means for terminating a cable. Ultrasound probes are typically
connected to the low-noise amplifier through 3 meters of
cable. Therefore, it is necessary to terminate the cable to
achieve maximum power transfer and to avoid pulse distortion
effects such as false echoes. The following derivation will
demonstrate this point. Figure 11 shows a simplified block
diagram of a signal ES with a source impedance RS that is
transmitted through a cable and terminated at the input to the
low-noise amplifier with an impedance RT. The amplifier has
a fixed gain A with an associated noise density of EN.
Equation 7 is the noise figure of an amplifier whose input is
terminated conventionally.
Figure 12 shows a block diagram of the low-noise amplifier
that employs feedback to terminate the cable. Usually, the gain
of an operational amplifier is very large and under these
circumstances the input impedance becomes quite small. In
general the input impedance of an inverting feedback amplifier is given by the expression shown in Figure 8 where RF is
the feedback resistor and A is the amplifier gain. The closedloop gain of this circuit is given by Equation 9 under the
assumption that RF = RS (1+A). Equation 13 is the noise figure
of an amplifier using active termination. Figure 13 shows the
improvement in noise figure using active termination.
References
[1] “Dual, Ultralow Noise Variable Gain Amplifier”, Analog Devices
AD604.
[2] “An Analog-to-Digital Processor For Camcorders And Digital Still
Cameras”, IEEE Transactions on Consumer Electronics, Vol 44, No.
3, August 1998, pages 570-580.
[3] “Variable-Gain Amplifier Controlled by an Analog Signal and Having
a Large Dynamic Range”, Patent Number 5,077,541.
[4] “Logarithmic Attenuator and Method”, Patent Number 5,880,618.
1)
EO A
=
2
ES
2) Input Noise = 4 kTBR S
3) Input SNR =
ES
4 kTBR S
4) Output Signal =
7) Noise Figure =
RT
EN2
ES
A
2
+ 2 kTBR S
Input SNR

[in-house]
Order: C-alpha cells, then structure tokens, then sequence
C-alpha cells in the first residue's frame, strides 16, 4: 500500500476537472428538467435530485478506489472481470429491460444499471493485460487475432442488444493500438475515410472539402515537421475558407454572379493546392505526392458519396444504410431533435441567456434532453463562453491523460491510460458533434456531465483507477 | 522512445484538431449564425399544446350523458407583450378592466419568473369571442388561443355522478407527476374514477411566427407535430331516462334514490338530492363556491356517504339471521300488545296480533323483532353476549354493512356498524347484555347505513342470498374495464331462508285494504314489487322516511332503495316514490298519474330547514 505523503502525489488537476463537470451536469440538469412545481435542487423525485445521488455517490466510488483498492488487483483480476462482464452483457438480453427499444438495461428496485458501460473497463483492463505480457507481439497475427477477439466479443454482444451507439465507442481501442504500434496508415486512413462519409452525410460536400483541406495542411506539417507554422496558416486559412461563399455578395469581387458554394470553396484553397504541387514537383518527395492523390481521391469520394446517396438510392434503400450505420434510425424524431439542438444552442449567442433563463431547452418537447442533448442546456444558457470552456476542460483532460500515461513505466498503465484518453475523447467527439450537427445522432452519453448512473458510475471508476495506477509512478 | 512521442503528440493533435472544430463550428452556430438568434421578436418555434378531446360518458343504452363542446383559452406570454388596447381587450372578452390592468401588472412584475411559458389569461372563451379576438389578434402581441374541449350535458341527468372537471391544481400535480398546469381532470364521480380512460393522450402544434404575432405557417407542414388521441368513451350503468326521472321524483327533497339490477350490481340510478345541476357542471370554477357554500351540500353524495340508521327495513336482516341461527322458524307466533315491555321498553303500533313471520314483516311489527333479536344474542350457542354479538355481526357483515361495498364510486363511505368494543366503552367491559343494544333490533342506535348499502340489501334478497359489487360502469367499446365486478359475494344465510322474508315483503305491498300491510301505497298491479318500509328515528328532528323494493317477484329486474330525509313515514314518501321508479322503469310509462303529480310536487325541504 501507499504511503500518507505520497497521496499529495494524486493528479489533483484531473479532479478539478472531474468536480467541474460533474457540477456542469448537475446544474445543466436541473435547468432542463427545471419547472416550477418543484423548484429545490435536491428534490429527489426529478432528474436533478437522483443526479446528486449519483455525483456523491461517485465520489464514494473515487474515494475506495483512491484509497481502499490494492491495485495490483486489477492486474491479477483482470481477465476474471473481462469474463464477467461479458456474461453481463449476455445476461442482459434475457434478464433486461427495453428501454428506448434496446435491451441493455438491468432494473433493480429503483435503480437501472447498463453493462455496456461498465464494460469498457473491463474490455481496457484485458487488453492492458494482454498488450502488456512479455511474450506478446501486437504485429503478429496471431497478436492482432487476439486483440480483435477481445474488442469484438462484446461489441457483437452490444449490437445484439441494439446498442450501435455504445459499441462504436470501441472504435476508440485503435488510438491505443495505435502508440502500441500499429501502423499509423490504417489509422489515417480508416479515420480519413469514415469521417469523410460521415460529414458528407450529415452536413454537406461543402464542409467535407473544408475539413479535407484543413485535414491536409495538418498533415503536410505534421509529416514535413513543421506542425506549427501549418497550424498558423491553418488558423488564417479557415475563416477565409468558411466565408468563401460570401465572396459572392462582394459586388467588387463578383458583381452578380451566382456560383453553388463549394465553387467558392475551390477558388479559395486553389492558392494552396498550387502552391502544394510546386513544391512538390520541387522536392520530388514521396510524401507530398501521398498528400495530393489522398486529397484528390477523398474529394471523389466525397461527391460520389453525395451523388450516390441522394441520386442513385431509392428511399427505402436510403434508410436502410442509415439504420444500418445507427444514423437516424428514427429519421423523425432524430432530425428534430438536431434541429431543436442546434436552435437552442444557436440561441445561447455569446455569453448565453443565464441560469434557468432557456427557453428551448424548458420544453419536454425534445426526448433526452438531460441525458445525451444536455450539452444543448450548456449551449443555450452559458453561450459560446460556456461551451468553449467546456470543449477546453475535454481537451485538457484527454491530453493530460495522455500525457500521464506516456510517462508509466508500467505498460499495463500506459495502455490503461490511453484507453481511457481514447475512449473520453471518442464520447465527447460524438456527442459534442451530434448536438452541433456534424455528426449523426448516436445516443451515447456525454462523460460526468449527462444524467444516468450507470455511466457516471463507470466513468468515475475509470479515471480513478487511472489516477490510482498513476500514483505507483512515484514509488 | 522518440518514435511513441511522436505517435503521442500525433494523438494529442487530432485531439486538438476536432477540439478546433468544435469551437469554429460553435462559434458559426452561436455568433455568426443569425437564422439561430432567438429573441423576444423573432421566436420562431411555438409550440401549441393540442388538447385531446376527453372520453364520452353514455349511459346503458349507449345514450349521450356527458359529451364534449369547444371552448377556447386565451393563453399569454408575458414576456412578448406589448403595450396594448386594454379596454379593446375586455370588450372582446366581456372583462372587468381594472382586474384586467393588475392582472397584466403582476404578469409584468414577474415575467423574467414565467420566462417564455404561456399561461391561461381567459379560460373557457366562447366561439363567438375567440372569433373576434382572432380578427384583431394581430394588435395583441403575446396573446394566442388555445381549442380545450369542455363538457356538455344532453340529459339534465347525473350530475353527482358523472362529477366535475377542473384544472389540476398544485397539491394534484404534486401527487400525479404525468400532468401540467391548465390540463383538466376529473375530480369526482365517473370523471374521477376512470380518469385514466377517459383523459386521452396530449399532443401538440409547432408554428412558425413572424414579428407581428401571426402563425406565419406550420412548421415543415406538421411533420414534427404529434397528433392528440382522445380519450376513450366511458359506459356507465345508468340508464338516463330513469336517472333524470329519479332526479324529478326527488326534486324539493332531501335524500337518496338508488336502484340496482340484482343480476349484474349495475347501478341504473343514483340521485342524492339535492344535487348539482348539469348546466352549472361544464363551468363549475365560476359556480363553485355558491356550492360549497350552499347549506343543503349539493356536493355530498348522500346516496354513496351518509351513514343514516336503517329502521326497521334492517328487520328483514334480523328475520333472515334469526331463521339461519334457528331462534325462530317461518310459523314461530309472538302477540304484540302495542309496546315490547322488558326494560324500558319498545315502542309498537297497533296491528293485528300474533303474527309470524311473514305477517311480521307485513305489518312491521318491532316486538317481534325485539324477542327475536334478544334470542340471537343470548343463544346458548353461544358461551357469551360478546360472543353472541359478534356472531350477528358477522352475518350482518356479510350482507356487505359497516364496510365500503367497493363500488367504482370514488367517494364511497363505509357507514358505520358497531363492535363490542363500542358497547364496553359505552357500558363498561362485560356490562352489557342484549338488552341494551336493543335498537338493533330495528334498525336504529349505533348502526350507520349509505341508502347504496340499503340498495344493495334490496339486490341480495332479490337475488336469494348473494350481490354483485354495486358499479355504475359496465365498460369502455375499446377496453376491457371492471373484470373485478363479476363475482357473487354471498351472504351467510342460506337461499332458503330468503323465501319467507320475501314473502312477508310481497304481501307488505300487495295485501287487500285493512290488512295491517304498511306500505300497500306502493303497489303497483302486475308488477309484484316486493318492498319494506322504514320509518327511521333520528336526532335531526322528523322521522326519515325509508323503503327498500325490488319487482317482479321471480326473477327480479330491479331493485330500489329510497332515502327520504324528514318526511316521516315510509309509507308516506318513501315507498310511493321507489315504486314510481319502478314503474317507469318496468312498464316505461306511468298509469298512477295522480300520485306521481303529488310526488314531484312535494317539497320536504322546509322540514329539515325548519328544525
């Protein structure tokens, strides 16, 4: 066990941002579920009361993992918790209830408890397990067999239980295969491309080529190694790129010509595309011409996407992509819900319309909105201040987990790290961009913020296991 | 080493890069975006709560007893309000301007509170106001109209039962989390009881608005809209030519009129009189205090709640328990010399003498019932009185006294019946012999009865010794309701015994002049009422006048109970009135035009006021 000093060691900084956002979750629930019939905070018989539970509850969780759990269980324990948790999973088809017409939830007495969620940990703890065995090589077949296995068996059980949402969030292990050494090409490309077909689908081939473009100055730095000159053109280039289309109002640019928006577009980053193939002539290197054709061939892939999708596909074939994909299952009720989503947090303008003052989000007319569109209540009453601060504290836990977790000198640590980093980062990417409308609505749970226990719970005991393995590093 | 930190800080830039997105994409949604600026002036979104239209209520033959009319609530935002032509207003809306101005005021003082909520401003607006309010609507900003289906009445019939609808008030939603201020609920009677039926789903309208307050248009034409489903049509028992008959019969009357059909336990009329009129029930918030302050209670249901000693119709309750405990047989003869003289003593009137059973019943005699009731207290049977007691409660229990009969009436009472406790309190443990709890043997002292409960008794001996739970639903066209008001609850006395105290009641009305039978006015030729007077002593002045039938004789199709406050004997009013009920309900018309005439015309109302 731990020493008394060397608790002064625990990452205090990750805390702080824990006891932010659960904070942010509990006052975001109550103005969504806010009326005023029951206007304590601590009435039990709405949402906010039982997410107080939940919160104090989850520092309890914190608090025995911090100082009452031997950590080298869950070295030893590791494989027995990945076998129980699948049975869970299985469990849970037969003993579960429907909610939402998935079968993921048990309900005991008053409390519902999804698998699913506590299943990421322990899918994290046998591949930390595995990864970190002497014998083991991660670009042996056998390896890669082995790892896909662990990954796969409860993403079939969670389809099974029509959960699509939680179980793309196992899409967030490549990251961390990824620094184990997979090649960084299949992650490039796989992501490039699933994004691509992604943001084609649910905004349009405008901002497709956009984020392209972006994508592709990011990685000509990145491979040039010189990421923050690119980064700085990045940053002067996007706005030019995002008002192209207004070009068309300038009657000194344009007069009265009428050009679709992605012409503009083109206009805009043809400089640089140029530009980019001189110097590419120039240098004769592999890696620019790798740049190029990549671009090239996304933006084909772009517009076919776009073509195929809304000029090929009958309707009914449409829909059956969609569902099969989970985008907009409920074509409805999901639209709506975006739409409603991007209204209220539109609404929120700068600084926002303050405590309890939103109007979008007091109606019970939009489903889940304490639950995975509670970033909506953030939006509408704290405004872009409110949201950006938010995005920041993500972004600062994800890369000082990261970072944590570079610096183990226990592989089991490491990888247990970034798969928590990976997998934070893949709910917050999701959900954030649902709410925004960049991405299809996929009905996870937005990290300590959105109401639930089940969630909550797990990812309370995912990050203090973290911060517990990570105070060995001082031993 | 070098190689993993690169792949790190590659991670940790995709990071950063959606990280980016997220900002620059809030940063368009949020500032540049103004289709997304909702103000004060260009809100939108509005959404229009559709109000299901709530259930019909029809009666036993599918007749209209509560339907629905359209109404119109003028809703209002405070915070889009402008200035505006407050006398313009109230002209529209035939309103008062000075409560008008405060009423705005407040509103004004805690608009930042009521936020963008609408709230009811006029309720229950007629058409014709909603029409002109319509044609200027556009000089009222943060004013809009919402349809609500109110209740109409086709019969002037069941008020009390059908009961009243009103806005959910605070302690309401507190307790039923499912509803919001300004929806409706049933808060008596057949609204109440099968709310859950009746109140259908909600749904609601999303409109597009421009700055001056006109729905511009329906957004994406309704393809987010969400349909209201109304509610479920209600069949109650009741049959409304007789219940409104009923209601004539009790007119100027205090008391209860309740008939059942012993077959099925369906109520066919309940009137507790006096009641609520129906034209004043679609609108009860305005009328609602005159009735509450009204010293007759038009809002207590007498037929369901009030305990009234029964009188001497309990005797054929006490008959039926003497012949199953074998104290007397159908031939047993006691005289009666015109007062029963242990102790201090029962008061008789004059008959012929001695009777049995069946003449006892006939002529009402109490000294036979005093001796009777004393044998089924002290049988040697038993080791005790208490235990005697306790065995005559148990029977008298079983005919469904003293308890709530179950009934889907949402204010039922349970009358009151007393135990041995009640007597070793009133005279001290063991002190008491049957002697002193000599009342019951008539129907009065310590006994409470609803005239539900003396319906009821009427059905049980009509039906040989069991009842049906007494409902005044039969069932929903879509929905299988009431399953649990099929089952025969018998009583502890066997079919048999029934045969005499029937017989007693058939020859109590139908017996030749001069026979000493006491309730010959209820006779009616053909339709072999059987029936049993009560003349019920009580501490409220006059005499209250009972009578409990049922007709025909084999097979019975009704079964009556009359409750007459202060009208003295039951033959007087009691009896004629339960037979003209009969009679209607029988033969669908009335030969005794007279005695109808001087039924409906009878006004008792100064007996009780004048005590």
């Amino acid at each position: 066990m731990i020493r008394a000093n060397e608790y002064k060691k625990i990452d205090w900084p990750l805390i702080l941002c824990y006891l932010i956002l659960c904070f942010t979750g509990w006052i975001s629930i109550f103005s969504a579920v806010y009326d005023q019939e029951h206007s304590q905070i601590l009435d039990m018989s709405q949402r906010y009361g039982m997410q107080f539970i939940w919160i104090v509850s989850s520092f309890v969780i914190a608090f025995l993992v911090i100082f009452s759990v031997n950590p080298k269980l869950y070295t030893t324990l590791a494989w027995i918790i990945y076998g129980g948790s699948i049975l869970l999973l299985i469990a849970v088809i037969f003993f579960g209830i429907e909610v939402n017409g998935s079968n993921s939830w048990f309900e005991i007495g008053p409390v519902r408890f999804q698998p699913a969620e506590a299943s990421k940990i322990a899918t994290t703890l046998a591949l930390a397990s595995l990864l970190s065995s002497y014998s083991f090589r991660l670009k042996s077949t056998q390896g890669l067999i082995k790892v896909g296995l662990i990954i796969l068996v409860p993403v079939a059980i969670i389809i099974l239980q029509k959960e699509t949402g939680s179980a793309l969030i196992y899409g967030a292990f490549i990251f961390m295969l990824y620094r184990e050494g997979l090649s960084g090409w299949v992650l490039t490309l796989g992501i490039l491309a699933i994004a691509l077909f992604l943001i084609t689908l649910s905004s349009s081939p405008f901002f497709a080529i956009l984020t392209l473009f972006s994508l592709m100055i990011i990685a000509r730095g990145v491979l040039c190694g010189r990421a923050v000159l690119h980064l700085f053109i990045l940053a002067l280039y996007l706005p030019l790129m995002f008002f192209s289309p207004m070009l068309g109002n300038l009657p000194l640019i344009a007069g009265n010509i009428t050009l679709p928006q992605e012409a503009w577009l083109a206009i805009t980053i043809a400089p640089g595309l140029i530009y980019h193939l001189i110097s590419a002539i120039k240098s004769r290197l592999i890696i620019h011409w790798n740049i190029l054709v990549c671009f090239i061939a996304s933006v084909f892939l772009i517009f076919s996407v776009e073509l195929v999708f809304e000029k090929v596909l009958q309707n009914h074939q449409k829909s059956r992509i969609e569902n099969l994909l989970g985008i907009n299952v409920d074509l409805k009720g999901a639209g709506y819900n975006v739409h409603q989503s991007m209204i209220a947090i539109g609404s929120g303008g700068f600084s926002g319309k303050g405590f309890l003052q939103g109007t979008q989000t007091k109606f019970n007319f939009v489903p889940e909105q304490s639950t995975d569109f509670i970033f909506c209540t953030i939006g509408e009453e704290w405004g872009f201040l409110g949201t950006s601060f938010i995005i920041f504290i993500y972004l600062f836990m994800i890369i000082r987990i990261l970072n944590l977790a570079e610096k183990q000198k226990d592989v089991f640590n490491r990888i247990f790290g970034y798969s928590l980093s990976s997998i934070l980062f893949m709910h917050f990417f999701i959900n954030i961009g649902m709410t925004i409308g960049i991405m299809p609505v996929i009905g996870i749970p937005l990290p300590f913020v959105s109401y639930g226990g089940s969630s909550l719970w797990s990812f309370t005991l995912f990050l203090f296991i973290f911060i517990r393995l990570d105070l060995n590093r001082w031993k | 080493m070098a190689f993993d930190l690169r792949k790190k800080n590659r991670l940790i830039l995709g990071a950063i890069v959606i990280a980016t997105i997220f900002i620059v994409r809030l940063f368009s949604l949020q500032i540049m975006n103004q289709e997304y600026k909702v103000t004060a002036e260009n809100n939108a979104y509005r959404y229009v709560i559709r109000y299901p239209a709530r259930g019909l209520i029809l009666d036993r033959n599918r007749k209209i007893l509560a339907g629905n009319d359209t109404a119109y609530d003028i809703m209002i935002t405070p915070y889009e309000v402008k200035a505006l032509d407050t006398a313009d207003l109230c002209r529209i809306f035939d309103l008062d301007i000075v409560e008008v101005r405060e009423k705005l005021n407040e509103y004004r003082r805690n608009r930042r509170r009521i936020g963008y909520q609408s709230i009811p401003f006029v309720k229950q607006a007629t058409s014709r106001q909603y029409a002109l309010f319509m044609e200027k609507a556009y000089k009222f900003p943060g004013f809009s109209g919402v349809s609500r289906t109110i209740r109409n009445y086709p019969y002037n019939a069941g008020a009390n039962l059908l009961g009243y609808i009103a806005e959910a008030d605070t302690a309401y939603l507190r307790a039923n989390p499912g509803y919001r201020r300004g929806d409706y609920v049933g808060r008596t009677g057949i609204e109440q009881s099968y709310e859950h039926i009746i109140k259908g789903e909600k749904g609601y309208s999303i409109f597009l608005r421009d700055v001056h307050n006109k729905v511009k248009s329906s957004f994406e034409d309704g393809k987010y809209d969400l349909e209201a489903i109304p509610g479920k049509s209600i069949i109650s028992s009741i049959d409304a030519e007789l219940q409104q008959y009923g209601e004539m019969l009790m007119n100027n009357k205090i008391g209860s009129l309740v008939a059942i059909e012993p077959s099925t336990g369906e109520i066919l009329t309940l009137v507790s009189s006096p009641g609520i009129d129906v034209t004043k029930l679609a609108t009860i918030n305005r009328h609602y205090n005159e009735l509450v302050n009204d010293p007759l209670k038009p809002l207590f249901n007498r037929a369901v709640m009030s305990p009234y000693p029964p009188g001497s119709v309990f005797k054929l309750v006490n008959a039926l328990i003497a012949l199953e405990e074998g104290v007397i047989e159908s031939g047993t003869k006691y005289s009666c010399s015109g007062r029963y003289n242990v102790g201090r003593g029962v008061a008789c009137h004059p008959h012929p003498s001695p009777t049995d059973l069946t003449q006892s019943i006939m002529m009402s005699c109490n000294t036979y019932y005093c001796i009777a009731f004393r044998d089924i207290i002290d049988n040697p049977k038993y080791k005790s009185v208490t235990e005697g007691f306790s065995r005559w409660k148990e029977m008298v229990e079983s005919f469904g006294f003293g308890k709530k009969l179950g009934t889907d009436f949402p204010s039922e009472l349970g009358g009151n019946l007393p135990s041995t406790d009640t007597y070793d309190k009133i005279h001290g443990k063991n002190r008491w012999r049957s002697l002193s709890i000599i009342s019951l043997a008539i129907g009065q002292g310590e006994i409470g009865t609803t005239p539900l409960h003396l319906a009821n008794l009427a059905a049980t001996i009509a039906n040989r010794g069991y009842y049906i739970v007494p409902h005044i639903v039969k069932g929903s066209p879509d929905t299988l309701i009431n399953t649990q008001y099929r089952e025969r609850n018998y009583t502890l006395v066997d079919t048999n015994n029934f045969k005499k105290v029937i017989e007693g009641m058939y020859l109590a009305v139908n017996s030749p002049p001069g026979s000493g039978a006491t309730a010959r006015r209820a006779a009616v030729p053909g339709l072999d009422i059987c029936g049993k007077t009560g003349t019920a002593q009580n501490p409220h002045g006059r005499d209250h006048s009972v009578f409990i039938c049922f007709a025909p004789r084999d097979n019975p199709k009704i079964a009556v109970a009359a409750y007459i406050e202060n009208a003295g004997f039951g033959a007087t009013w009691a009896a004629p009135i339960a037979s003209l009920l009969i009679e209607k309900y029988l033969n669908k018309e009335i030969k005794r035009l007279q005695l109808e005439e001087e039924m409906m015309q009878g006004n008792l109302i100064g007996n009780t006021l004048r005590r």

=
Output SNR
A
EO
ES
ES
A
2
5) Output Noise = E N 2 + 2 kTBR S
6) Output SNR =
RS
EN
A
=
A
EN2
ES
2
+ 2 kTBR S
where k = Boltzman’s Constant
T = Temperature
B = Bandwidth
ES
4 kTBR S
EN 2
= 2+
ES
kTBR S
2
E N 2 + 2 kTBR S
FIGURE 11.
8
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RF
1+ A
E
A
9) O =
2
ES
8) R IN =
RF
RS
10) Output Signal =
11) Output Noise =
ES
A
2
A
A ( A + 2))
( A + 1)
E N 2 + 4 kTBR S
2 ( A + 1)
( A + 2)
12) Output Signal / NoiseRatio =
13) Noise Figure =
=
EN
ES
A
2
A ( A + 2)
( A + 1)
E N 2 + 4 kTBR S
2 ( A + 1)
( A + 2)
Input Signal / Noise Ratio
=
Output Signal / Noise Ratio
( A + 2)
( A + 1)
EO
ES
1+
ES
4 kTBR S
ES
( A + 2)
( A + 1)
E N 2 + 4 kTBR S
( A + 1)
( A + 2)
E N 2 ( A + 2)
4 kTBR S ( A + 1)
FIGURE 12.
A = 20
En = 1n/√BW
8
7
Noise Figure (dB)
6
Conventional Termination
5
4
3
2
Active Termination
1
000
100
200
300
400
500
600
700
800
900
1000
Source Resistance
FIGURE 13.
9
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TI products are neither designed nor intended for use in military/aerospace applications or environments unless the TI products are
specifically designated by TI as military-grade or "enhanced plastic." Only products designated by TI as military-grade meet military
specifications. Buyers acknowledge and agree that any such use of TI products which TI has not designated as military-grade is
solely at the Buyer's risk, and that they are solely responsible for compliance with all legal and regulatory requirements in
connection with such use.
TI products are neither designed nor intended for use in automotive applications or environments unless the specific TI products
are designated by TI as compliant with ISO/TS 16949 requirements. Buyers acknowledge and agree that, if they use any
non-designated products in automotive applications, TI will not be responsible for any failure to meet such requirements.
Following are URLs where you can obtain information on other Texas Instruments products and application solutions:
Products
Applications
Amplifiers
amplifier.ti.com
Audio
www.ti.com/audio
Data Converters
dataconverter.ti.com
Automotive
www.ti.com/automotive
DSP
dsp.ti.com
Broadband
www.ti.com/broadband
Interface
interface.ti.com
Digital Control
www.ti.com/digitalcontrol
Logic
logic.ti.com
Military
www.ti.com/military
Power Mgmt
power.ti.com
Optical Networking
www.ti.com/opticalnetwork
Microcontrollers
microcontroller.ti.com
Security
www.ti.com/security
RFID
www.ti-rfid.com
Telephony
www.ti.com/telephony
Low Power
Wireless
www.ti.com/lpw
Video & Imaging
www.ti.com/video
Wireless
www.ti.com/wireless
Mailing Address: Texas Instruments, Post Office Box 655303, Dallas, Texas 75265
Copyright © 2007, Texas Instruments Incorporated